Today I was injected with a big shot of worldly inspiration courtesy of famed interior designer, Eric Cohler.
Eric was in Toronto to give a talk to the Toronto design community about infusing passion and a love for collecting into design. It was such a treat to hear from “the mix master” of design himself and discover that despite his high profile and various established product lines, he is as approachable and personable as ever.
The distinguished Mr. Cohler is truly a walking encyclopedia about design. He holds a Masters Degree in Historic Preservation from the Columbia University School of Architecture and a certificate in design from the Harvard Graduate School of Design. During his lecture he shared several sources of inspiration that inform his work and provided tips about dealing with tricky clients as well as humorous personal anecdotes about his family.
He discussed the art of curating objects to form vignettes that encapsulate your personality, and one theme he consistently touched on was mixing high and low. As a firm believer in this sentiment, I was excited to see such an established figure preach the same thrifty sensibility.
It’s not often a designer will cop to pairing a crate and barrel table with $12,000 antique chairs.
And you don’t often hear a designer boasting about how he paired an icon of modern design he purchased on sale with a cheap ceramic Chinese stool.
Many high-profile designers are also afraid to get their hands dirty, but Eric was clear that he likes to do things himself, such as picking up bead board from Home Depot, flipping it around and painting it black for something unique that didn’t necessarily break the bank – how refreshing!
I really enjoyed how he related his passion for art, photography, travel, culture and nature to various rooms and products he has designed. For example, the photographs of zebras he took on his trip to Tanzania was the direct source for the pattern of one of my favourite Lee Jofa fabrics from his collection: the beautiful dinisen linen in pewter.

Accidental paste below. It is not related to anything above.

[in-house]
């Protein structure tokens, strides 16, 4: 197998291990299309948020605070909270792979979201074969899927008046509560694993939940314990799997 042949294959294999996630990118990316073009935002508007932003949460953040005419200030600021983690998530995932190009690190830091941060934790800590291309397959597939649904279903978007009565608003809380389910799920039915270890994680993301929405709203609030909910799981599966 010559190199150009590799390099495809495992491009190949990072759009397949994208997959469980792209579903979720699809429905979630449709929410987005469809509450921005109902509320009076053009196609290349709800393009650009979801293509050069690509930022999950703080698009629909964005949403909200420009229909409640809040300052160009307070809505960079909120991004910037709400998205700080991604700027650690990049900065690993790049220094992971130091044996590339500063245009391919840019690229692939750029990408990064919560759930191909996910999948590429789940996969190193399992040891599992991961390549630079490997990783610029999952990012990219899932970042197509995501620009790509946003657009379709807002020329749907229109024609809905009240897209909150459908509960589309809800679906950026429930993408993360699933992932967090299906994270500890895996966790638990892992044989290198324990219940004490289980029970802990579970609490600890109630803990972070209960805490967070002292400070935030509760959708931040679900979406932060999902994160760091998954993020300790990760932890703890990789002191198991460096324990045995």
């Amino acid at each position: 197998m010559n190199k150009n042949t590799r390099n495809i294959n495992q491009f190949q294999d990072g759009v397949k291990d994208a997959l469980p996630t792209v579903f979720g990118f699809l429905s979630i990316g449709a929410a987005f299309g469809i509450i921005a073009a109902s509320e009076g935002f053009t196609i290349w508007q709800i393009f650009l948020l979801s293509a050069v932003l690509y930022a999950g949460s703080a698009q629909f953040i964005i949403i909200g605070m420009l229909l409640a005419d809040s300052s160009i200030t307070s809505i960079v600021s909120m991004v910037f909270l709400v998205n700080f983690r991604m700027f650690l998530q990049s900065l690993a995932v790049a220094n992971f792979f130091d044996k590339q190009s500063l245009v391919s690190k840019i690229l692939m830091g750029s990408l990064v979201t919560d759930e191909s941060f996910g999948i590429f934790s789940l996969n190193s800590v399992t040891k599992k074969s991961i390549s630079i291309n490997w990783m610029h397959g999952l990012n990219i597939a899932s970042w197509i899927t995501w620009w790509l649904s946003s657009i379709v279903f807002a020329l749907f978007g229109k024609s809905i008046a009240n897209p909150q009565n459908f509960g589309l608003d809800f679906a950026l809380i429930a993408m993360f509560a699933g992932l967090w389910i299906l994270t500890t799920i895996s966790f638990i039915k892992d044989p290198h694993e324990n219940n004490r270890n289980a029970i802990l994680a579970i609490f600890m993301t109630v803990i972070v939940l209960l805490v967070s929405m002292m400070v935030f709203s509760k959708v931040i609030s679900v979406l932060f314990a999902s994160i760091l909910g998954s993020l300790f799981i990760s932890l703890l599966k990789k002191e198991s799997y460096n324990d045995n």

Eric also mentioned how he likes to bring the outdoors in and vice versa. He showed several groundbreaking examples of modern architecture that fused the exterior with the interior, such as the Kaufman house in Palm Springs, and pointed out how he wants to change how separate and delineated the “outside” and “inside” are in the world of design. He showed us spaces where the two spheres are blended together seamlessly, such as this backyard in which he installed an outdoor projector system so a family could watch movies by the pool.
Other sources of inspiration he referenced were legends of design, such as Billy Baldwin, Sister Parish, Albert Hadley, Elsie de Wolfe and David Hicks.
He was clear to point out specific rooms he worked on that referenced these designers and was not afraid to mention borrowing from their genius, which you can clearly see in the above rooms that have that graphic hit of Hicks-esque pattern.
Other fun facts I learned about Eric:
He doesn’t like upper cabinetry – he likes to build pantries instead and in this room he installed art above the counters in their place.
He was inspired by the oculus in the Pantheon in Rome and used the cut-out light source element in a modern bathroom design.
The Obama's are using one of his fabrics on their dining chairs at the White House (I believe it is the Tyler Crewel in mustard seen above)
He is even working on a book that illustrates design lessons to be learned from I Love Lucy!
Finally, I’d be remiss to neglect mentioning one of my favourite things Eric does, and that is the consistent presence of all things greek key!
He designed this mantle with its Louis XVI starburst detail and classic greek key motif
You can find greek key in his own furniture line for Lee Jofa
And in his lighting line for Visual Comfort
The lecture truly was a glimpse into how such an accomplished figure in design works and what gets his creative juices flowing – thanks so much Eric for sharing your passions!
(most images via Ericcohler.com)